Yachts off the coast in the heat of a Far North summer’s day. But there’s a bit of a breeze and all the boaties are reveling in being out on the water.
This scene could be in many places, though the red tree blossoms give a clue. These are pohutukawa trees – our NZ Christmas tree that flowers in the summer, from the Far North to the Bay of Plenty.
As you can see, there are 2 rocks (called Arrow Rocks) sticking out of the ocean in this bay, and over recent years they have become an important scientific resource for geologists, because the span of geological time covered in these rocks is unique.
A news report in 2010 stated, “There are not many places on Earth where geologists can study a sequence of rocks spanning the Permian and Triassic periods. So it is little wonder that they keep returning to Arrow Rocks near Tauranga Bay. The island has fossils and sediments which date between 252 million and 292 million years ago and have the potential to offer clues about the planet’s biggest species extinction event.”
Japanese geologists realized the scientific importance of Arrow Rocks in 1999 and visit annually accompanied these days by scientists from the NZ Institute of Geological and Nuclear Sciences.
This painting is available as prints and on other products. Also, I have just turned it into a Mighty Wallet – here is how the design shapes up:
For more details, click on the images. Enjoy!
While on the subject of summer and the sea, here’s another Mighty Wallet design I’ve just released – Dolphin Fantasy, which shows 3 Dolphins flying through the air above a distant rural landscape / seascape.
This work started life as a wet-on wet acrylic, and after it dried I added the dolphins. I had been reading a book about dolphins, and that, plus frequent reports of the many pods that circle our coastline and visit holidaymakers and tourist boats, inspired this work.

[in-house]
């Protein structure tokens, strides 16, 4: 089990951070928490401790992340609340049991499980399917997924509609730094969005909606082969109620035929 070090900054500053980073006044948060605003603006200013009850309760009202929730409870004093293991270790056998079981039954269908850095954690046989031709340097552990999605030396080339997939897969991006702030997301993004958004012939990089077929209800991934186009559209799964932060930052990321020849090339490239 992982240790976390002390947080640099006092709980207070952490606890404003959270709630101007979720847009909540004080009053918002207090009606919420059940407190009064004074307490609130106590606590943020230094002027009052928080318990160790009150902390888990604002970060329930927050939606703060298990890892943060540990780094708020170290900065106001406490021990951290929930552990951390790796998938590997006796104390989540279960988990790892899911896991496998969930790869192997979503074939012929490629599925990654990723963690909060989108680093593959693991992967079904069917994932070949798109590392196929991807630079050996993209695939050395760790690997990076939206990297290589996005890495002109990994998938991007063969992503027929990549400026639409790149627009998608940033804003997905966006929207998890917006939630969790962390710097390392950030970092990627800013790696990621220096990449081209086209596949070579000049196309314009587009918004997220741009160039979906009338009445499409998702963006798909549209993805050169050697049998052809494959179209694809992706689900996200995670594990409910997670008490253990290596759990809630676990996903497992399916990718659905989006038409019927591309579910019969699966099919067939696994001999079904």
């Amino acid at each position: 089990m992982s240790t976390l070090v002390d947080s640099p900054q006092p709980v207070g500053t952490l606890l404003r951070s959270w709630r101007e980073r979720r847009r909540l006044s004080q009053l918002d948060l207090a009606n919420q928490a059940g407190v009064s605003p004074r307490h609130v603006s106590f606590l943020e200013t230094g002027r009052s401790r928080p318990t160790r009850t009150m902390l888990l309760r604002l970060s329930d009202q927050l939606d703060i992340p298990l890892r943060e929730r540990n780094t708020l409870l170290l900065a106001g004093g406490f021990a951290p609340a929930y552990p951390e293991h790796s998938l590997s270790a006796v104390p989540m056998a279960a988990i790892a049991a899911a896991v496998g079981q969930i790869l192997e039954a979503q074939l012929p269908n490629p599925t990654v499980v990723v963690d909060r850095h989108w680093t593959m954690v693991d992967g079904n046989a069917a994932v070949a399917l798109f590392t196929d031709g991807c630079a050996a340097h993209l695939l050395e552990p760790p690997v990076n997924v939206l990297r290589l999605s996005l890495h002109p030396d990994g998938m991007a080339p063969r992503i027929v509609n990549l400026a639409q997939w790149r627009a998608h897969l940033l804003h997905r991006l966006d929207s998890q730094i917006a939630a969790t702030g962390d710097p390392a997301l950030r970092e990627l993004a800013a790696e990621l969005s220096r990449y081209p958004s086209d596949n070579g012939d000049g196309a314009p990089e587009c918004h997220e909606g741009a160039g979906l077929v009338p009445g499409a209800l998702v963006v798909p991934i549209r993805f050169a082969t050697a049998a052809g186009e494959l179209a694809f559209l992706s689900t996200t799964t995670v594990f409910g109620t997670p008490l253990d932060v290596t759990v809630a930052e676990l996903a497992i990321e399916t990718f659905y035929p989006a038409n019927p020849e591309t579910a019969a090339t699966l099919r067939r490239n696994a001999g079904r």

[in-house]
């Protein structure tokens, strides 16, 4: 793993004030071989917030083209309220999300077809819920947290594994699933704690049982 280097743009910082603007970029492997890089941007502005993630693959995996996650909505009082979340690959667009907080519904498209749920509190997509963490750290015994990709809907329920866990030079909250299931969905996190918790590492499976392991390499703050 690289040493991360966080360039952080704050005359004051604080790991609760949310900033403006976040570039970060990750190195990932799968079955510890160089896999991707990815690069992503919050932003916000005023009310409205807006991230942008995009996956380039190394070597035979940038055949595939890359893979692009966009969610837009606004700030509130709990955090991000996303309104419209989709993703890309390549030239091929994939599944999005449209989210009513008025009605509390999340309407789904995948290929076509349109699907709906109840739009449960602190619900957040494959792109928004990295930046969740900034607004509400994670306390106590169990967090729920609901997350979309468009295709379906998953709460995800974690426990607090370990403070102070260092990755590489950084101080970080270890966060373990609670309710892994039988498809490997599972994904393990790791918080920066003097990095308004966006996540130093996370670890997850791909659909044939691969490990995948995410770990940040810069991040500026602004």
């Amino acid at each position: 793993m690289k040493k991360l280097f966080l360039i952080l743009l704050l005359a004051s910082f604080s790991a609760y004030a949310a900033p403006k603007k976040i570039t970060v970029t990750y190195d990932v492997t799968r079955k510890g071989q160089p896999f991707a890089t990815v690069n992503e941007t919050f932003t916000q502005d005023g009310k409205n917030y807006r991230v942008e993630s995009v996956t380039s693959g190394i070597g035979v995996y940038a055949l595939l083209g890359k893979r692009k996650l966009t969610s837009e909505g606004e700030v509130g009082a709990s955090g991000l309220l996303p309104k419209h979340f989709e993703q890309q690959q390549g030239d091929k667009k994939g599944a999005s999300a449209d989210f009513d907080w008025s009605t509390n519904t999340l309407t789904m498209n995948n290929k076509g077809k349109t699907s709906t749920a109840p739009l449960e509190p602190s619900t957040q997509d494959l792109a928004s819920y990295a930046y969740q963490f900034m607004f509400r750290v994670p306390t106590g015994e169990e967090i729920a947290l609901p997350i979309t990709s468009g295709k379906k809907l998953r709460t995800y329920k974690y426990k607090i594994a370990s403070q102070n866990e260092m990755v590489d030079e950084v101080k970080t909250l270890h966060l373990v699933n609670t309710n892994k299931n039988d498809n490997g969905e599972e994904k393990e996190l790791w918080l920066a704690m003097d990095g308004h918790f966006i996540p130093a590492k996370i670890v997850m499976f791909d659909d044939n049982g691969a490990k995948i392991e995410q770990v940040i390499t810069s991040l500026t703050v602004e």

As the painting came together, I realized these dolphins were in fact having fun far above the sea and land, and that added the extra spice of fantasy to this artwork.
Here it is on the Wallet:
A great breath of spring and summer to carry in your pocket! For more details, click on the images.
In the sidebar I have a link to the original artwork on Society6, where it is available as prints, iPhone cases, cushions and many more products.
Te Paki Stream in the Far North of NZ is famous for its wilderness, its massive sand-dunes and great boogie boarding. What a combination! Its breathtaking quality comes from isolation, plus a unique engagement between water and sand dunes, that produces the added danger element of quicksand.
The stream bed is part of the Cape Reinga round trip, and provides about 3.5 km of tricky driving. Both the stream bed and 90 mile beach are treacherous with quicksand, so unless you are very experienced in the locale and this type of driving it is better to make your journey by tour bus. The buses are a great ride with wonderful commentary and they stop in the stream bed to allow time for boogie boarding. It’s worth noting that car hire companies do not permit their vehicles to be driven on this route.
Of course it’s wonderful to visit these places under your own steam. So, there are walking tracks for the real outdoors types, which apart from the buses is the best way to go – at least you can be sure of still having a vehicle when you return to base!
The other great attraction of this trip is the Cape Reinga lighthouse, situated at the clifftop on what is almost the northernmost promontory of NZ, with the Pacific and Tasman seas on each side. Quite an experience to stand there and look out to where their waters mingle offshore.
Stream bed artwork painted in acrylic, with acrylic painted additions, including a maori fishing hook – matau. I just sold a tote bag with this design.